MET offers free Conservation Easement Course

Conservation Easements are an important tool for land preservation, let the folks at Maryland Environmental Trust walk you through the process. See the press release below:

Maryland Environmental Trust presents a free informational course:

“Conservation Easements – Legal and Financial Aspects”

Monday, October 18, 2010 from 8:45 a.m. to 12 noon

What you will learn:  In this course you will learn standard conservation easement terms; the property, income and estate tax benefits of donating a conservation easement; and basics of conservation easement appraisals.  You will walk away knowing the full suite of advantages that conservation easements provide your landowner clients. The course will cover the easement donation process and provide the tools needed to advise clients on such a donation.  The course will also include recent changes in the Internal Revenue Code relating to charitable donations of conservation easements. Areas of legal practice include: Real Estate, Estate Planning and Tax Law.

Who should attend: Attorneys, CPAs, Appraisers, Real Estate Agents, and landowners interested in land conservation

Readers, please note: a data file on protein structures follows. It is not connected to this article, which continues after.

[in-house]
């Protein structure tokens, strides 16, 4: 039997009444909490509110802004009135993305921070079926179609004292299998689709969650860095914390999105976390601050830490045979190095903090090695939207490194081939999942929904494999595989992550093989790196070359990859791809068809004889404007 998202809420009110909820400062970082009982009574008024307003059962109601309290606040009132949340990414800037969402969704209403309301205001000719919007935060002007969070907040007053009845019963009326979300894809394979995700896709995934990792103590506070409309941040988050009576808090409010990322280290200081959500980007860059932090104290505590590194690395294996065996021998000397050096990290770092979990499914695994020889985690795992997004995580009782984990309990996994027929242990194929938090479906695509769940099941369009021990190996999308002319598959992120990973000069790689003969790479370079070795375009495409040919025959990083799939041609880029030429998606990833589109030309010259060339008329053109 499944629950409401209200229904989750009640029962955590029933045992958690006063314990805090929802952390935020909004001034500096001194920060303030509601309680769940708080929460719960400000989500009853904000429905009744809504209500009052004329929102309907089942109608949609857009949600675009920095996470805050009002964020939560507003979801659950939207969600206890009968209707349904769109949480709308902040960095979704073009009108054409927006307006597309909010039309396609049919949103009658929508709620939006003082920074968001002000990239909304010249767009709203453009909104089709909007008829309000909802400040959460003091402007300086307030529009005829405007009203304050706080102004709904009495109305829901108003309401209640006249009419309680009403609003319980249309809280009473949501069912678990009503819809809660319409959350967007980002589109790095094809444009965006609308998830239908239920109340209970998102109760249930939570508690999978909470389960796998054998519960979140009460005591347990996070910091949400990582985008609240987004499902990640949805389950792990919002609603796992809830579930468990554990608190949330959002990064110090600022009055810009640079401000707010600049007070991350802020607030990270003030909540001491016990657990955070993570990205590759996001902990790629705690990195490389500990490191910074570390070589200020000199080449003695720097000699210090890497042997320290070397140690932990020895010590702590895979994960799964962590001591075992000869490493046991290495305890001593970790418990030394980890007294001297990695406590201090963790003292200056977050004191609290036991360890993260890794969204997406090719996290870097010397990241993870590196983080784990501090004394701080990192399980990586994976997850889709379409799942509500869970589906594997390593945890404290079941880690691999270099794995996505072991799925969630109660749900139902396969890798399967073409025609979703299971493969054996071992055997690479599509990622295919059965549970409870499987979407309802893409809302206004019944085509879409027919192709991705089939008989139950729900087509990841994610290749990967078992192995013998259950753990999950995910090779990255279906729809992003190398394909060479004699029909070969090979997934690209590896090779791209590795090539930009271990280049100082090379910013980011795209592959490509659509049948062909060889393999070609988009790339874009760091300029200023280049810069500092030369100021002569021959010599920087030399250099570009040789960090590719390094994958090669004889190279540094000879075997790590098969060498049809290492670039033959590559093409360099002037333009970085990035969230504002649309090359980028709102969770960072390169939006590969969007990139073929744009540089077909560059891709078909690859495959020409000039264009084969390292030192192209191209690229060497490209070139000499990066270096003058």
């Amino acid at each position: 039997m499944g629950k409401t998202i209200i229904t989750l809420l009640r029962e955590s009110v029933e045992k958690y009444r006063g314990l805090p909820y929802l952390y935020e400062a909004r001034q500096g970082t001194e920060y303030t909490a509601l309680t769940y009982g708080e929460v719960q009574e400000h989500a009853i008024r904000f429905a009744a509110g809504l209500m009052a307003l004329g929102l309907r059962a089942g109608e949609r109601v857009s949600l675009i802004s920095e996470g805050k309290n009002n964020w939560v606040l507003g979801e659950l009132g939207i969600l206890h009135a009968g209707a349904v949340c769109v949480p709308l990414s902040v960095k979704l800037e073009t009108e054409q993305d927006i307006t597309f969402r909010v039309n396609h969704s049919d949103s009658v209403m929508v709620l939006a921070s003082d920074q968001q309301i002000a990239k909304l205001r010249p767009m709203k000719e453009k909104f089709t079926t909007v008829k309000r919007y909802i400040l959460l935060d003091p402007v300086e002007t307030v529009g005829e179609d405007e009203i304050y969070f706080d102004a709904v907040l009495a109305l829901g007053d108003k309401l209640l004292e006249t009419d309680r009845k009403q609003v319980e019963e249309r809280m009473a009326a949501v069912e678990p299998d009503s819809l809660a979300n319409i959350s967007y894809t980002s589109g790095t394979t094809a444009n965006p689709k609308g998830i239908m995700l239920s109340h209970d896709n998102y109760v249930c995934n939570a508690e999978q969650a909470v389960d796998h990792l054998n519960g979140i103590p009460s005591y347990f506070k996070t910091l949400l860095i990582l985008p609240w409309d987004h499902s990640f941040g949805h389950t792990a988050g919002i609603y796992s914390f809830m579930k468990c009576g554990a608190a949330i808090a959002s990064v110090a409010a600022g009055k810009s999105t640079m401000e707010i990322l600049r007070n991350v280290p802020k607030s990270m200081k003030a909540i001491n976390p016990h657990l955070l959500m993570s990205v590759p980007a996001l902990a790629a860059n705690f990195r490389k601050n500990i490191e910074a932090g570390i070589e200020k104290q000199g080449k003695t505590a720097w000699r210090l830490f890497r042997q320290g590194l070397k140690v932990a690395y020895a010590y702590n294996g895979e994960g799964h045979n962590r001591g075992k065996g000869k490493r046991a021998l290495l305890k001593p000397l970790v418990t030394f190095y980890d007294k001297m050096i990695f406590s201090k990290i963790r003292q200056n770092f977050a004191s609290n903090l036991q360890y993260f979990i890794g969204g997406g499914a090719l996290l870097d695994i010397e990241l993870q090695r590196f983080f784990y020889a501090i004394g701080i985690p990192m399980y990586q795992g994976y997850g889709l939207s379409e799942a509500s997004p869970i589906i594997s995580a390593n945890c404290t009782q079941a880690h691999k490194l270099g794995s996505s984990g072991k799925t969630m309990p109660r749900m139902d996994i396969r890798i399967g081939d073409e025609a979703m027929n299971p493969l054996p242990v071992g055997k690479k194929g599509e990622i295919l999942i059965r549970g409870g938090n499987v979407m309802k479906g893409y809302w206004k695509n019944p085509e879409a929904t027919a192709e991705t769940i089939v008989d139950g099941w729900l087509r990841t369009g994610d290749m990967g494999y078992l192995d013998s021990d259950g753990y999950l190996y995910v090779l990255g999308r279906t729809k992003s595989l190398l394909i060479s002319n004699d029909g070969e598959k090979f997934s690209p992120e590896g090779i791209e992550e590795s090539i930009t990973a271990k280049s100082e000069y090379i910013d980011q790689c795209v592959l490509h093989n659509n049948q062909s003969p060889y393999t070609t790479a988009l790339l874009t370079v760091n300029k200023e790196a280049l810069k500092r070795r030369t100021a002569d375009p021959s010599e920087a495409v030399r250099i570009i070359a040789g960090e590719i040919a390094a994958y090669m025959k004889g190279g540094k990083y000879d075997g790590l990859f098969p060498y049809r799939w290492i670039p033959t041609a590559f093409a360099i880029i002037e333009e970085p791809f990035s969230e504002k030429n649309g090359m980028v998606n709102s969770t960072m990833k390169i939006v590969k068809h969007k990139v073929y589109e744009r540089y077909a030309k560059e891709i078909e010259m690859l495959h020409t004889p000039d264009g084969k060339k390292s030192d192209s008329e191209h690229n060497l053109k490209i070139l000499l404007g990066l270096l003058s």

Speakers include:  James Constable, Esq. of Wright, Constable and Skeen, L.L.P.  Mr. Constable’s areas of practice include conservation easements and estate planning; he is the author of several publications on these subjects.

Don Briggs, MAI, SRA, of Briggs and Associates, Inc. Real Estate Appraisers and Consultants.  Mr. Briggs has over 36 years of appraisal experience, holds the Appraisal Institute’s Valuation of Conservation Easements certificate, and is Maryland’s only LEED AP+ Appraiser.

Kristen O. Maneval, Esq. of the State of Maryland Office of the Attorney General, Maryland Department of Natural Resources.  Ms. Maneval is counsel to the Maryland Environmental Trust.

John Hutson, Maryland Environmental Trust Conservation Easement Program Manager.  Mr. Hutson has more than 20 years experience negotiating, drafting, processing and stewarding conservation easements in Maryland.

Doors open at 7:45 am and the program will begin at 8:45 am.  Coffee and breakfast will be provided.

This event will be held in
People’s Resource Center, Conference Room A,
First Floor, 100 Community Place, Crownsville, Maryland.
Parking is free.

For a course agenda and driving directions please visit http://www.dnr.state.md.us/met/pdfs/conservation_easement_course.pdf. This course is free.

Please register before October 13th by sending an email with the subject of “Register Conservation Easements – Legal and Financial Aspects” to lholmes@dnr.state.md.us or by calling 410-514-7901.

For more information please visit MET’s website: http://www.dnr.state.md.us/met/.

Maryland Environmental Trust, a state-wide land trust, has been accepting conservation easements for more than three decades and holds over 1000 easements, protecting over 125,000 acres of forest, farmland and scenic open space across Maryland.  MET was established in 1967 by the Maryland General Assembly to preserve privately owned farm and forest lands and significant natural resources. MET is a unit of the Maryland Department of Natural Resources and is governed by a citizen board of trustees.